I sighed. “I feel like shit,” I quietly confessed to my boyfriend. “I couldn’t find Legion, and I wouldn’t be any help even if I did. I feel so useless.”

He shook his head. “You’re not useless, Nic. Just because you couldn’t help in this situation doesn’t mean you can’t ever help.”

“But can I ever help?” I asked him. “I mean, they’ve got me rated at a 0. That’s not even normal human levels of threat.”

“Threat rating’s not everything,” Jack reminded me. “But…” he hummed. “I think I might have an idea. Let’s meet up in the grounds when we can find some time for it.”

“Okay.” I leaned in to kiss him again. And again, and-

“Hey,” Vulcan said, and I pulled back in surprise – I had forgotten that he was still there. “Seriously, guys, get a room if you’re gonna go that far.” He jerked a finger at the hallway that led to the Compound’s guest rooms – mostly used by me, when overuse of my powers left me exhausted, or Loki, for undisclosed reasons. Plus the one that was permanently inhabited by Molly, of course.

I flushed bright red, then found myself yawning. “I probably should,” I told Jack, sadly. “I’m pretty tired.”

“Go sleep, Nic,” he said with an accepting smile, which quickly morphed into a grin. “I can tuck you in if you’d like.”



Scene 3 – October 24th
Exterior Training Grounds, Afternoon
Niccolo Mellas


I shivered despite my hoodie as Jack and I walked into the grounds a few days later, after Legion had been caught. It was starting to get cold, but I hadn’t gotten around to digging a coat out of my closet yet.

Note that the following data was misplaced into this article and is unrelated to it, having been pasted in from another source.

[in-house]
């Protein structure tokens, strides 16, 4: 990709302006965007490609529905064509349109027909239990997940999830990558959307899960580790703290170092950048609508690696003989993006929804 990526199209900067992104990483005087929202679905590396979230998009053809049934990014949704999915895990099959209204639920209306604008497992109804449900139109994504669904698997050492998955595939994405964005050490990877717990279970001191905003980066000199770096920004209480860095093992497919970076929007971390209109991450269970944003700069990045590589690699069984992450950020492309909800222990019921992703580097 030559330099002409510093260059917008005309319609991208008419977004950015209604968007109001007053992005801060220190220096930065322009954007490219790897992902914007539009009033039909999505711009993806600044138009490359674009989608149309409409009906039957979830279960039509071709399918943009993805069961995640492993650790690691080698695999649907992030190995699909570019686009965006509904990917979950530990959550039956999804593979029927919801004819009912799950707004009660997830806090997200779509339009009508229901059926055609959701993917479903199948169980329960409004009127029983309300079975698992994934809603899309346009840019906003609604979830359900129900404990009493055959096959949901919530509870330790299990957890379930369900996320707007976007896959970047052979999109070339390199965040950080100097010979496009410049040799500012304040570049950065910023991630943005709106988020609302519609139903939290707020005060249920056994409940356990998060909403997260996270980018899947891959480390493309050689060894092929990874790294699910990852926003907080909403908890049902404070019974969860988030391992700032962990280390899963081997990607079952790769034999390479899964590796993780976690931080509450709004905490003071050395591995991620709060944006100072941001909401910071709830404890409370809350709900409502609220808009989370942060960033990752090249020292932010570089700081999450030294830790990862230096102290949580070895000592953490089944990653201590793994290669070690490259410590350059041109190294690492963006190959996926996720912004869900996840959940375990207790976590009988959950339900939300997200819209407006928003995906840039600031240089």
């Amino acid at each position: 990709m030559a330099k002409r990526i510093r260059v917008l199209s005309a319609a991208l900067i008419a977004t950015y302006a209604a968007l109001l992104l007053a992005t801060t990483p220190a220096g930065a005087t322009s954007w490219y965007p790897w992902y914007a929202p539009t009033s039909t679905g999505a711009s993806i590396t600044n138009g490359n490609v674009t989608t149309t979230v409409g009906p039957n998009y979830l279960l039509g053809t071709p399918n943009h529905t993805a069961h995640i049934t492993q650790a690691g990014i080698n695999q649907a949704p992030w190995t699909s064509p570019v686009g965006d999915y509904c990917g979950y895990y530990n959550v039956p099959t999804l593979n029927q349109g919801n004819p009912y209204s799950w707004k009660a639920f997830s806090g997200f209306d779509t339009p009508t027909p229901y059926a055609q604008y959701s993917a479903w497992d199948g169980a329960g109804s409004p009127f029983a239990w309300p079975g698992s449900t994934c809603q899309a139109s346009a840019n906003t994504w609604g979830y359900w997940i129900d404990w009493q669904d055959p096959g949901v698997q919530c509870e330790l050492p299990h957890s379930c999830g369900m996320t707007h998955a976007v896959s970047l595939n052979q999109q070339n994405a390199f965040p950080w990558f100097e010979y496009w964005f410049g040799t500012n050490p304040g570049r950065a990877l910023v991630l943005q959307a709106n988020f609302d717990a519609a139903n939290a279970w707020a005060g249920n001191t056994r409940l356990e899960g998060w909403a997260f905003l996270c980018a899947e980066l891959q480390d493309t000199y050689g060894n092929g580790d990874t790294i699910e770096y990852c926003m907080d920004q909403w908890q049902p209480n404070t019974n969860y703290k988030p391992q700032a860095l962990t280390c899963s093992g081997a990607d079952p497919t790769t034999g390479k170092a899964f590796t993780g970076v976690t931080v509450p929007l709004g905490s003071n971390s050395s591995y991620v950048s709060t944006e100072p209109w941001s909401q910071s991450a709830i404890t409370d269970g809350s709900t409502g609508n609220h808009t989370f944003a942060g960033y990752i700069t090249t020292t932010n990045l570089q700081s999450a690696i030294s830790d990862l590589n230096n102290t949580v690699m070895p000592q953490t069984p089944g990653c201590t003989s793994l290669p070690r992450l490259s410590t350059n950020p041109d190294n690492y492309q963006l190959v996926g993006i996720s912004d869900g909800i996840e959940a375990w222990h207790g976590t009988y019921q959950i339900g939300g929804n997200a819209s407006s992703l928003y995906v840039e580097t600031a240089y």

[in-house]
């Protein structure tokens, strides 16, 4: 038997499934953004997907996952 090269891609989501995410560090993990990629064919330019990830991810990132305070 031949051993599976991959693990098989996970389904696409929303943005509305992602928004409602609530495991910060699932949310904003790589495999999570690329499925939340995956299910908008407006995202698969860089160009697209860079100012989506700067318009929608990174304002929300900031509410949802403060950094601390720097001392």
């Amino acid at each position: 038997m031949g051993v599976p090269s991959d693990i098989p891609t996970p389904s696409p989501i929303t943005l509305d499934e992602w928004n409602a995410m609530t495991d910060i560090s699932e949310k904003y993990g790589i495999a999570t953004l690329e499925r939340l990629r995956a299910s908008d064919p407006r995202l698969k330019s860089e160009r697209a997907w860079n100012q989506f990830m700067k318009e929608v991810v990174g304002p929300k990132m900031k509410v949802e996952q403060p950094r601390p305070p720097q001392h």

“So what’s your idea, honey?” I asked him. My boyfriend hadn’t told me yet – something had always interrupted us, or someone was around, and he said he wanted it to be a surprise in the paintball game if it worked.

“I remember you telling me once about when your powers first manifested,” Jack began, leading me to a section of the grounds that was lined with training mats for sparring. “Your senses were bounced to other places, sometimes, but sometimes it was also to other times.”

“Yeah,” I cautiously agreed, “and any amount of precognition would be great, but I’ve never gotten that to work. Like, never. I’ve tried, but the closest I’ve gotten is a jumble of disconnected images and sounds, coming too fast and too different to be able to make anything out. That and a splitting headache.”

He nodded. “Right, but I’ve been thinking… what if you were going about it the wrong way, a bit?”

“How so?”

“An aunt of mine is a seer,” he told me, “and-”

“Your aunt Cecelia or your aunt Cassandra?”

“Cassandra,” he said.

“Of course.”

“Anyway, she told me once that the problem with seeing the future isn’t seeing the future, it’s understanding the future,” he said. “Apparently it comes in, well… a jumble of disconnected images.”